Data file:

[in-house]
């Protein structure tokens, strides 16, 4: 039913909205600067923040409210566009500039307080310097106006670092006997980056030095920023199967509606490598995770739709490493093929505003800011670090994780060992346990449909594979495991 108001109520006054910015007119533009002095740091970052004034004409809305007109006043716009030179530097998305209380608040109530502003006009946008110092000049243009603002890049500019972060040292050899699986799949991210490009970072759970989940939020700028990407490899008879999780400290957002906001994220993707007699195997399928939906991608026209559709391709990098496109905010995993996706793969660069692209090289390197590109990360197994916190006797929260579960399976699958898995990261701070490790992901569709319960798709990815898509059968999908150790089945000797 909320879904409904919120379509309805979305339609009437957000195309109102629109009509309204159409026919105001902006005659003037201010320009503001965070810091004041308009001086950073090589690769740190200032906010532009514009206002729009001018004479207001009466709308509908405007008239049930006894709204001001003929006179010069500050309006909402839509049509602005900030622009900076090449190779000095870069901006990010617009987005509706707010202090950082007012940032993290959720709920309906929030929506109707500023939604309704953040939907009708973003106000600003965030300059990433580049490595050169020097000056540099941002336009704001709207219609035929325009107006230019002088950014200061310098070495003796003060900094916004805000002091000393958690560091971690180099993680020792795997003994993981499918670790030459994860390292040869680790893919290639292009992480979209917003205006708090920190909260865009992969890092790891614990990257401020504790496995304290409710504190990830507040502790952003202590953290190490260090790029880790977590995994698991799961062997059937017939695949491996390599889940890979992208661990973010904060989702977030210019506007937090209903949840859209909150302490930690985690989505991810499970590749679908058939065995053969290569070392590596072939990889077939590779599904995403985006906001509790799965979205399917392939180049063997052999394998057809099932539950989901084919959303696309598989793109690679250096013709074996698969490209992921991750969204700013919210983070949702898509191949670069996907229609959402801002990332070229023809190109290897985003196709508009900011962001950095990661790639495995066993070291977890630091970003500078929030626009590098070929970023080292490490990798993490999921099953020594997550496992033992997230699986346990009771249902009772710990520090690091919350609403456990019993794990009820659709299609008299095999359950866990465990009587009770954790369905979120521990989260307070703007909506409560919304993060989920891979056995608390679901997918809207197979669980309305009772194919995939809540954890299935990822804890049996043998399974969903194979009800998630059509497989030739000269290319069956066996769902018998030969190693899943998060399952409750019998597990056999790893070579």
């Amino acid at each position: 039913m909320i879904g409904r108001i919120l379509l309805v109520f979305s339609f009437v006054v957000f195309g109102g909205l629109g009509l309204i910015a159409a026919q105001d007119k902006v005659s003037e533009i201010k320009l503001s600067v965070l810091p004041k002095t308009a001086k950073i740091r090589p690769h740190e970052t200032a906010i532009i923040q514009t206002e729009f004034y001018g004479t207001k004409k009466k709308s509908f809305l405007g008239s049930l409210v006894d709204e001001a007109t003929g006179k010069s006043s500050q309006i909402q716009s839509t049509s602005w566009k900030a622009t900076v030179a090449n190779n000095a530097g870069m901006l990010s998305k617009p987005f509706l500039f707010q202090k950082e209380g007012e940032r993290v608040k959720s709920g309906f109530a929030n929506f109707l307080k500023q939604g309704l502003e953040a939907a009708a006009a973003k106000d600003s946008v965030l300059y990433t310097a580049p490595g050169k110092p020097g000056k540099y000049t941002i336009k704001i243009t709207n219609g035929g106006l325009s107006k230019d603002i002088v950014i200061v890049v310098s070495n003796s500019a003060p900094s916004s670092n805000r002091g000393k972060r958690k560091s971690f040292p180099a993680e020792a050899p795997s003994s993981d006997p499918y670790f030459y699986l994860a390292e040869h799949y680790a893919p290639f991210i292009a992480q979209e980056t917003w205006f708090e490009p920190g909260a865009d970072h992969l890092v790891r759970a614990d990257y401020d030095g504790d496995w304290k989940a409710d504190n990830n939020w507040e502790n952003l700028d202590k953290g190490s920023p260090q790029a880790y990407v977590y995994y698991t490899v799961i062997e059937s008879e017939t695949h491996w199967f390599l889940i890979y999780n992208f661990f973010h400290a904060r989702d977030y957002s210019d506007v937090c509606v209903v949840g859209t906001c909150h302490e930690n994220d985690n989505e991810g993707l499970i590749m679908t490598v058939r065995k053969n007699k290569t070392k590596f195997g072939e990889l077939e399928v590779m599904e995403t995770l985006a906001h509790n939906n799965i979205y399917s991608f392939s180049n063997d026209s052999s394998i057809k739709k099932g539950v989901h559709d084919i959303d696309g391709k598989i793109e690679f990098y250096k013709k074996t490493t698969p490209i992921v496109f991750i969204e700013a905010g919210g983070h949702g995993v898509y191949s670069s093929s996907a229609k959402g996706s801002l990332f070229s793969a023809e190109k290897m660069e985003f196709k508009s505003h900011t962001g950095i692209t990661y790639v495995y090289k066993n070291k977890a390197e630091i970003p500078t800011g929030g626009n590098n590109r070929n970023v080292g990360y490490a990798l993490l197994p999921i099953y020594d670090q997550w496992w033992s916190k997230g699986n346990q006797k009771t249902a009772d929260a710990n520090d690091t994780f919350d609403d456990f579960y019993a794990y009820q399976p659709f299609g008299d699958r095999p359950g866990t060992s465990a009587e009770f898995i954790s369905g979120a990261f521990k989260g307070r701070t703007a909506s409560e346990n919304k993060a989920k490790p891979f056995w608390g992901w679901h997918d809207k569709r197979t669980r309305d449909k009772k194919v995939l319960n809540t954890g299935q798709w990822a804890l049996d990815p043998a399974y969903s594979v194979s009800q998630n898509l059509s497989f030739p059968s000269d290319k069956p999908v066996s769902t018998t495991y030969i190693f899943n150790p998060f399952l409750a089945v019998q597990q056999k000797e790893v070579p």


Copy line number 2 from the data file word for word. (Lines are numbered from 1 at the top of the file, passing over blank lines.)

């Protein structure tokens, strides 16, 4: 039913909205600067923040409210566009500039307080310097106006670092006997980056030095920023199967509606490598995770739709490493093929505003800011670090994780060992346990449909594979495991 108001109520006054910015007119533009002095740091970052004034004409809305007109006043716009030179530097998305209380608040109530502003006009946008110092000049243009603002890049500019972060040292050899699986799949991210490009970072759970989940939020700028990407490899008879999780400290957002906001994220993707007699195997399928939906991608026209559709391709990098496109905010995993996706793969660069692209090289390197590109990360197994916190006797929260579960399976699958898995990261701070490790992901569709319960798709990815898509059968999908150790089945000797 909320879904409904919120379509309805979305339609009437957000195309109102629109009509309204159409026919105001902006005659003037201010320009503001965070810091004041308009001086950073090589690769740190200032906010532009514009206002729009001018004479207001009466709308509908405007008239049930006894709204001001003929006179010069500050309006909402839509049509602005900030622009900076090449190779000095870069901006990010617009987005509706707010202090950082007012940032993290959720709920309906929030929506109707500023939604309704953040939907009708973003106000600003965030300059990433580049490595050169020097000056540099941002336009704001709207219609035929325009107006230019002088950014200061310098070495003796003060900094916004805000002091000393958690560091971690180099993680020792795997003994993981499918670790030459994860390292040869680790893919290639292009992480979209917003205006708090920190909260865009992969890092790891614990990257401020504790496995304290409710504190990830507040502790952003202590953290190490260090790029880790977590995994698991799961062997059937017939695949491996390599889940890979992208661990973010904060989702977030210019506007937090209903949840859209909150302490930690985690989505991810499970590749679908058939065995053969290569070392590596072939990889077939590779599904995403985006906001509790799965979205399917392939180049063997052999394998057809099932539950989901084919959303696309598989793109690679250096013709074996698969490209992921991750969204700013919210983070949702898509191949670069996907229609959402801002990332070229023809190109290897985003196709508009900011962001950095990661790639495995066993070291977890630091970003500078929030626009590098070929970023080292490490990798993490999921099953020594997550496992033992997230699986346990009771249902009772710990520090690091919350609403456990019993794990009820659709299609008299095999359950866990465990009587009770954790369905979120521990989260307070703007909506409560919304993060989920891979056995608390679901997918809207197979669980309305009772194919995939809540954890299935990822804890049996043998399974969903194979009800998630059509497989030739000269290319069956066996769902018998030969190693899943998060399952409750019998597990056999790893070579």